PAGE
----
The city of Reno’s economy took off when open gambling was legalized in Nevada in 1931. Within a short time, a syndicate had built the Bank Club in Reno, which was the largest casino in the world at the time.

101 __ Fridays : TGI

T.G.I. Fridays is an American restaurant chain that was founded in 1965 in New York City. Today there are over a thousand T.G.I. Friday’s restaurants in over 50 countries. I think that Fridays has always been particularly successful overseas. I used to visit one a lot with my family when we lived in the Philippines, and I believe the most successful Fridays restaurant anywhere in the world is the one in Haymarket Leicester Square in London in the UK.

102 Podium handout : MEDAL

“Podium” (plural “podia”) is the Latin word for “raised platform”.

111 Hari of espionage : MATA

“Mata Hari” was the stage name used by Margaretha Geertruida Zelle, born in the Netherlands in 1876. After an unsuccessful and somewhat tragic marriage, Zella moved to Paris in 1903 where she struggled to make a living. By 1905 she was working as an exotic dancer and using the name Mata Hari. She was a successful courtesan, notably moving in various circles of high-ranking military officers. She apparently worked as a double agent, both for the French and the Germans. When Mata Hari was accused by the French of passing information to the enemy, she was tried, found guilty and executed by firing squad at the height of WW1, in 1917.

113 Sea devastated by irrigation projects : ARAL

The Aral Sea is a great example of how man can have a devastating effect on his environment. In the early sixties the Aral Sea covered 68,000 square miles of Central Asia. Soviet irrigation projects drained the lake to such an extent that today the total area is less than 7,000 square miles, with 90% of the lake now completely dry. Sad …

115 Actress Falco : EDIE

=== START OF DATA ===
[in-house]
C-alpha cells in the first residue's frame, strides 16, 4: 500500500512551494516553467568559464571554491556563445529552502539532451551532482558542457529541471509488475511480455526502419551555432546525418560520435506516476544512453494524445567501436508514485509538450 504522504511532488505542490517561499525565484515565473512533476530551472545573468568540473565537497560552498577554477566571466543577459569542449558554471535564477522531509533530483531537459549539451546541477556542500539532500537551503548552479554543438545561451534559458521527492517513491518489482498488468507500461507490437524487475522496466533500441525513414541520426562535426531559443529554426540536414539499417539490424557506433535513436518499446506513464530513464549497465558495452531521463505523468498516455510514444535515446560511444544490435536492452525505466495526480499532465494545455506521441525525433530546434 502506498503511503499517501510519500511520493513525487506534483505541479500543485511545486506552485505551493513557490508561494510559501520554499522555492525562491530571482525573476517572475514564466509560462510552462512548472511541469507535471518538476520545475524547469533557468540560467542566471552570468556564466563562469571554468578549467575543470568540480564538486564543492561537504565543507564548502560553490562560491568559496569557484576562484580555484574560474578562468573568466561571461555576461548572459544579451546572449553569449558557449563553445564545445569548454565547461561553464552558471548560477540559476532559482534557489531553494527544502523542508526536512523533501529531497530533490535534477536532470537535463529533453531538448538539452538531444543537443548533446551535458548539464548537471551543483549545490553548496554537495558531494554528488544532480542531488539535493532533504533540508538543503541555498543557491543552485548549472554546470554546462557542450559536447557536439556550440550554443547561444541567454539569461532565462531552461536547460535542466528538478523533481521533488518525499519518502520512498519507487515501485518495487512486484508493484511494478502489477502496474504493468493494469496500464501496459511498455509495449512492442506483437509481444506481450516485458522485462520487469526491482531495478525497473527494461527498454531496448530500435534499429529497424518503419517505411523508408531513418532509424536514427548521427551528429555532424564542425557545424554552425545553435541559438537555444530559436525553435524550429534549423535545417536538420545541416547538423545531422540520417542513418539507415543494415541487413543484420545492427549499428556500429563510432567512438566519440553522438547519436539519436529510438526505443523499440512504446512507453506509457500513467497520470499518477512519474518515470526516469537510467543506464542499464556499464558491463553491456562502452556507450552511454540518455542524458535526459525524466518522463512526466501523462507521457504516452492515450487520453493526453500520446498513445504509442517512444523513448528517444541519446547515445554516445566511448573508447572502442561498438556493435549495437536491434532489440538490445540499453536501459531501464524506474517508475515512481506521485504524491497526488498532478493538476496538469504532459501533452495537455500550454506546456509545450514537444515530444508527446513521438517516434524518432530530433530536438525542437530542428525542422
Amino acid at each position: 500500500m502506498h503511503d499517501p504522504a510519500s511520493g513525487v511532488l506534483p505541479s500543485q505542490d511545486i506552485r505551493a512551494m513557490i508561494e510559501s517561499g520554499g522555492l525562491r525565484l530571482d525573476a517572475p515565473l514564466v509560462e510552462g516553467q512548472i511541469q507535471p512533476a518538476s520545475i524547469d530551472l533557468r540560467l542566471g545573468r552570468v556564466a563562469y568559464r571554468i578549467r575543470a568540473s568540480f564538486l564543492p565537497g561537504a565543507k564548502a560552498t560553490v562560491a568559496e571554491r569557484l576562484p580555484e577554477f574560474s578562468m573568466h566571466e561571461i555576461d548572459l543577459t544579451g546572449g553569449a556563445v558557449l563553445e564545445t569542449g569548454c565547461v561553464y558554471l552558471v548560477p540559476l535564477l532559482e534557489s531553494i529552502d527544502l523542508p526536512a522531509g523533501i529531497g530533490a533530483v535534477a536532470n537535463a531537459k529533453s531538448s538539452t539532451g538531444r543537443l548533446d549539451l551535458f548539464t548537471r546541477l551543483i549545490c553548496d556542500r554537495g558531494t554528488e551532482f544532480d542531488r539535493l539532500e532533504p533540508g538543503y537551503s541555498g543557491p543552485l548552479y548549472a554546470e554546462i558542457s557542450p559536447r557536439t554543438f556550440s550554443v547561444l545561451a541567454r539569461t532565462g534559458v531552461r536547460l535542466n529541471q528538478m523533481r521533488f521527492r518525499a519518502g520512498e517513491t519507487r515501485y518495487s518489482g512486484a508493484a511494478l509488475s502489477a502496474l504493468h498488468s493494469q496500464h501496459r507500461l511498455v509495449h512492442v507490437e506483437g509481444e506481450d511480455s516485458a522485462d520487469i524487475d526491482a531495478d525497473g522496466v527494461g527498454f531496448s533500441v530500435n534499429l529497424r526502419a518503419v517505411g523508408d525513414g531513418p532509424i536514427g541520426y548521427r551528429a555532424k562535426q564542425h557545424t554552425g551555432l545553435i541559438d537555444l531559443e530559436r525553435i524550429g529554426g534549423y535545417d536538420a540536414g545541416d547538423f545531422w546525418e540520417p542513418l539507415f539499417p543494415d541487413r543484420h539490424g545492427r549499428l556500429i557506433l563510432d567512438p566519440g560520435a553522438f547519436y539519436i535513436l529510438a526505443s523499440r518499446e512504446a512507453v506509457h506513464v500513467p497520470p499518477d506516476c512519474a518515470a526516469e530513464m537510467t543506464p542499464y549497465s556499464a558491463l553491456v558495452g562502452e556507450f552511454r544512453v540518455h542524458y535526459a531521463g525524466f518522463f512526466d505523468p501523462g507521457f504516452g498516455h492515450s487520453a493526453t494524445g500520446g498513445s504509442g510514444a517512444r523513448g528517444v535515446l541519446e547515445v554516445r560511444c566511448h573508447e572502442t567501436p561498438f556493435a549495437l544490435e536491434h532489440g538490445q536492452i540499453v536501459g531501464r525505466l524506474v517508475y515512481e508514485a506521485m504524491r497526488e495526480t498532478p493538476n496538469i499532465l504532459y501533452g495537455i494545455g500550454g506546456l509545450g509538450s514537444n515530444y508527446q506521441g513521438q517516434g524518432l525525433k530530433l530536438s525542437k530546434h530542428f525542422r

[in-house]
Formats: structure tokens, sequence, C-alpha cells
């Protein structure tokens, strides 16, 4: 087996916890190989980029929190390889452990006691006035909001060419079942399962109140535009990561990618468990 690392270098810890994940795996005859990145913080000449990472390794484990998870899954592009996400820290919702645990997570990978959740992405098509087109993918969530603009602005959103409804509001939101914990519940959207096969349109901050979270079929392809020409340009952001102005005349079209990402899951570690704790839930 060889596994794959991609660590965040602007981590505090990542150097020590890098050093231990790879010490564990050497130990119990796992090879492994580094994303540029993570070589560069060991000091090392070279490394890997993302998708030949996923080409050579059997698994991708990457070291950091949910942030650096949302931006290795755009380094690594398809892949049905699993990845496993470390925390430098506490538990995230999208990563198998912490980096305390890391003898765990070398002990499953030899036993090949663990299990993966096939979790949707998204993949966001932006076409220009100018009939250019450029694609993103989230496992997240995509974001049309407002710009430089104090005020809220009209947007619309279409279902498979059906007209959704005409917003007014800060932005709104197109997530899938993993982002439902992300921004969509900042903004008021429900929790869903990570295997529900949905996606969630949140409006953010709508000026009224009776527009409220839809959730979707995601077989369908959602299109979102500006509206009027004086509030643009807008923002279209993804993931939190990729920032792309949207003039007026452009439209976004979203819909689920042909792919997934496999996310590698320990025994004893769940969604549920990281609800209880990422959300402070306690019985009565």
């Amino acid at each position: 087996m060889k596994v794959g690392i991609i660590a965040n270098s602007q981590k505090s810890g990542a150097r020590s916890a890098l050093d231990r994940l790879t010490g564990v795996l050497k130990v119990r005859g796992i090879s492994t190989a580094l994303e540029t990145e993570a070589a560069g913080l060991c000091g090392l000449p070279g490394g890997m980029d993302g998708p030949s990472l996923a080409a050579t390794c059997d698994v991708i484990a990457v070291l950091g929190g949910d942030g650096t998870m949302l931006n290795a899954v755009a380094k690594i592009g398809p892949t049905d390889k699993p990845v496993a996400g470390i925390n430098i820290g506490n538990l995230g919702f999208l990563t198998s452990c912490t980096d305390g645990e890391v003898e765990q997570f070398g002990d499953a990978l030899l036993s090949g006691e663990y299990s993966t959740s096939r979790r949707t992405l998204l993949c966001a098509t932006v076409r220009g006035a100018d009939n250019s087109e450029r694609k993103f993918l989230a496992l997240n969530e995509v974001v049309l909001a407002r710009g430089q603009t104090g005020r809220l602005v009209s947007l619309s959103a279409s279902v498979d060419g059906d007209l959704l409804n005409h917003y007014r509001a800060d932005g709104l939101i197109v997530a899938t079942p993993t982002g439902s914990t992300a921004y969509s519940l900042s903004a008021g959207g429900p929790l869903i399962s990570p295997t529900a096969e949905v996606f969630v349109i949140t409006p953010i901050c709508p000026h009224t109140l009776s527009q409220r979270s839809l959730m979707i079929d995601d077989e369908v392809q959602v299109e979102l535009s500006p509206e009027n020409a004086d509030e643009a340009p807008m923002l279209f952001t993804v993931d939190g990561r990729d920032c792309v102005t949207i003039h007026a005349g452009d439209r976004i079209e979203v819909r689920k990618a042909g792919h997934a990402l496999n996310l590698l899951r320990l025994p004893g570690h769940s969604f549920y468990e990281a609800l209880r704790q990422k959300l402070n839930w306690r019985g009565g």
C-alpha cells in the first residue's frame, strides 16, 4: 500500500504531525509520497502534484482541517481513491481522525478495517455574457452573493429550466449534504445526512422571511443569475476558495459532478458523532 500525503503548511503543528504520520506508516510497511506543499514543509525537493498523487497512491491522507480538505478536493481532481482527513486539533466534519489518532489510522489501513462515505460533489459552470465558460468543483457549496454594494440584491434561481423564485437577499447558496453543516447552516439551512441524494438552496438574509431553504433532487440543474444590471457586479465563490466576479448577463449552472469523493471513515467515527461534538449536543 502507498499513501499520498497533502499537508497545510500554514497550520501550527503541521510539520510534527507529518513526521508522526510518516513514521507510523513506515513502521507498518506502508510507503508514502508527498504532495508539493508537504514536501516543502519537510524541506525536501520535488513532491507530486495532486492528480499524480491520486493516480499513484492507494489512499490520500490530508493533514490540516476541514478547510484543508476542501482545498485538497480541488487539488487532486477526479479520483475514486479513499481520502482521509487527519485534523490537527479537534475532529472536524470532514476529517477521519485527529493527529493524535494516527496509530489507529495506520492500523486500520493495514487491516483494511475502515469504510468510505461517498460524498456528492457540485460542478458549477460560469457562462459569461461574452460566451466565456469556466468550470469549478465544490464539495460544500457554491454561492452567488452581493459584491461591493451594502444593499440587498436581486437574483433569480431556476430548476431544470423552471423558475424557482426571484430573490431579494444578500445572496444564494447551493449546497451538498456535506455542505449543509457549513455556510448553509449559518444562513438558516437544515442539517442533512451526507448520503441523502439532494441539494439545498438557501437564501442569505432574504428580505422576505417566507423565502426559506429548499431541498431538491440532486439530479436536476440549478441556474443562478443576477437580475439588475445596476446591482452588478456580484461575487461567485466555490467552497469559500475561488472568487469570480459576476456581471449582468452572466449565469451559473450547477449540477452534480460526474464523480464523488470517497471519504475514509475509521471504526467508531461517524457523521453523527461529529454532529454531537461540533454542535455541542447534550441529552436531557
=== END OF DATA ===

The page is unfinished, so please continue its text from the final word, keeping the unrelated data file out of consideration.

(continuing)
Actress Edie Falco won three Emmy Awards for playing Carmela Soprano on HBO’s outstanding drama series called “The Sopranos”. Falco also won an Emmy in 2010 for playing the title role in “Nurse Jackie”, an excellent black comedy.

116 Urges : YENS

The word “yen”, meaning “urge”, has been around in English since the very early 1900s. It comes from the earlier word “yin” imported from Chinese, which was used in English to describe an intense craving for opium.

117 Morales of “Jericho” : ESAI

Actor Esai Morales is best known in the world of film for the 1987 movie “La Bamba”, which depicted the life of Ritchie Valens and his half-brother Bob Morales (played by Esai). On the small screen, Morales plays Lt. Tony Rodriguez on “NYPD Blue” and Joseph Adama on “Caprica”.

“Jericho” is a drama series, initially produced by CBS, that tells of life in the aftermath of nuclear attacks on many cities in the US.

119 Span. title : SRA

The equivalent of “Mrs.” in French is “Mme.” (Madame), in Spanish is “Sra.” (Señora) and in Portuguese is also “Sra.” (Senhora).

120 __-80: old computer : TRS

The TRS-80 was a computer sold by the Tandy Corporation through the company’s Radio Shack outlets. Back in 1977, the “big three” of personal computers were Apple, Commodore and Tandy. Well, at least Apple is still around …

122 Bit of Wall St. news : LBO